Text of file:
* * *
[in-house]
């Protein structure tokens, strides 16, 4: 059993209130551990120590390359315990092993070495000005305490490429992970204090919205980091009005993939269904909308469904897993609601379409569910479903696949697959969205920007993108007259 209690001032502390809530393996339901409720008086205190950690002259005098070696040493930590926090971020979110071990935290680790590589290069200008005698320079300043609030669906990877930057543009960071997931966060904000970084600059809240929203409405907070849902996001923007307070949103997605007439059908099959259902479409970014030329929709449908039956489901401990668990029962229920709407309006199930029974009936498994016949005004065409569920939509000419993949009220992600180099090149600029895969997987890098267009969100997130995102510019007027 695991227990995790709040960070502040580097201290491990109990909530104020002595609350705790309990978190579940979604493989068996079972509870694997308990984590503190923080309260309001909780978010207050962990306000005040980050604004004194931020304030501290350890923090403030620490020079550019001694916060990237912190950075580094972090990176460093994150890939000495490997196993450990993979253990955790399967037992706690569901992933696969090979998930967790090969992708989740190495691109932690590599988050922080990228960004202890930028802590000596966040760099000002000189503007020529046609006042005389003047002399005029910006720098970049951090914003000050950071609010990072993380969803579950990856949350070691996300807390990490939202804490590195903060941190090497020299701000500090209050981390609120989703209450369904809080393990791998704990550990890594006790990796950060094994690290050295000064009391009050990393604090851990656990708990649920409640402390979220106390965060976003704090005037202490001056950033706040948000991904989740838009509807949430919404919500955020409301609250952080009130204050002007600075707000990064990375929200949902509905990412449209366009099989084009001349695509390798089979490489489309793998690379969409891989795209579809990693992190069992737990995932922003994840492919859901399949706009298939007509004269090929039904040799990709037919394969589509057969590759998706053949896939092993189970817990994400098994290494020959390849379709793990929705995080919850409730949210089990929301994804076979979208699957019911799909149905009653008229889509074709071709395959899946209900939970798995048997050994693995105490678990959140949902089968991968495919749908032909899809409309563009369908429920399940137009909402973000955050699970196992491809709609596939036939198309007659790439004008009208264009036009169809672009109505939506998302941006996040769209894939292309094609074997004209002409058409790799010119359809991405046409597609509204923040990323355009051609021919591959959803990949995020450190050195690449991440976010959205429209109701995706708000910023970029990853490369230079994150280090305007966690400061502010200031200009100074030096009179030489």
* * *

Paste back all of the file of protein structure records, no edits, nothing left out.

[in-house]
């Protein structure tokens, strides 16, 4: 059993209130551990120590390359315990092993070495000005305490490429992970204090919205980091009005993939269904909308469904897993609601379409569910479903696949697959969205920007993108007259 209690001032502390809530393996339901409720008086205190950690002259005098070696040493930590926090971020979110071990935290680790590589290069200008005698320079300043609030669906990877930057543009960071997931966060904000970084600059809240929203409405907070849902996001923007307070949103997605007439059908099959259902479409970014030329929709449908039956489901401990668990029962229920709407309006199930029974009936498994016949005004065409569920939509000419993949009220992600180099090149600029895969997987890098267009969100997130995102510019007027 695991227990995790709040960070502040580097201290491990109990909530104020002595609350705790309990978190579940979604493989068996079972509870694997308990984590503190923080309260309001909780978010207050962990306000005040980050604004004194931020304030501290350890923090403030620490020079550019001694916060990237912190950075580094972090990176460093994150890939000495490997196993450990993979253990955790399967037992706690569901992933696969090979998930967790090969992708989740190495691109932690590599988050922080990228960004202890930028802590000596966040760099000002000189503007020529046609006042005389003047002399005029910006720098970049951090914003000050950071609010990072993380969803579950990856949350070691996300807390990490939202804490590195903060941190090497020299701000500090209050981390609120989703209450369904809080393990791998704990550990890594006790990796950060094994690290050295000064009391009050990393604090851990656990708990649920409640402390979220106390965060976003704090005037202490001056950033706040948000991904989740838009509807949430919404919500955020409301609250952080009130204050002007600075707000990064990375929200949902509905990412449209366009099989084009001349695509390798089979490489489309793998690379969409891989795209579809990693992190069992737990995932922003994840492919859901399949706009298939007509004269090929039904040799990709037919394969589509057969590759998706053949896939092993189970817990994400098994290494020959390849379709793990929705995080919850409730949210089990929301994804076979979208699957019911799909149905009653008229889509074709071709395959899946209900939970798995048997050994693995105490678990959140949902089968991968495919749908032909899809409309563009369908429920399940137009909402973000955050699970196992491809709609596939036939198309007659790439004008009208264009036009169809672009109505939506998302941006996040769209894939292309094609074997004209002409058409790799010119359809991405046409597609509204923040990323355009051609021919591959959803990949995020450190050195690449991440976010959205429209109701995706708000910023970029990853490369230079994150280090305007966690400061502010200031200009100074030096009179030489």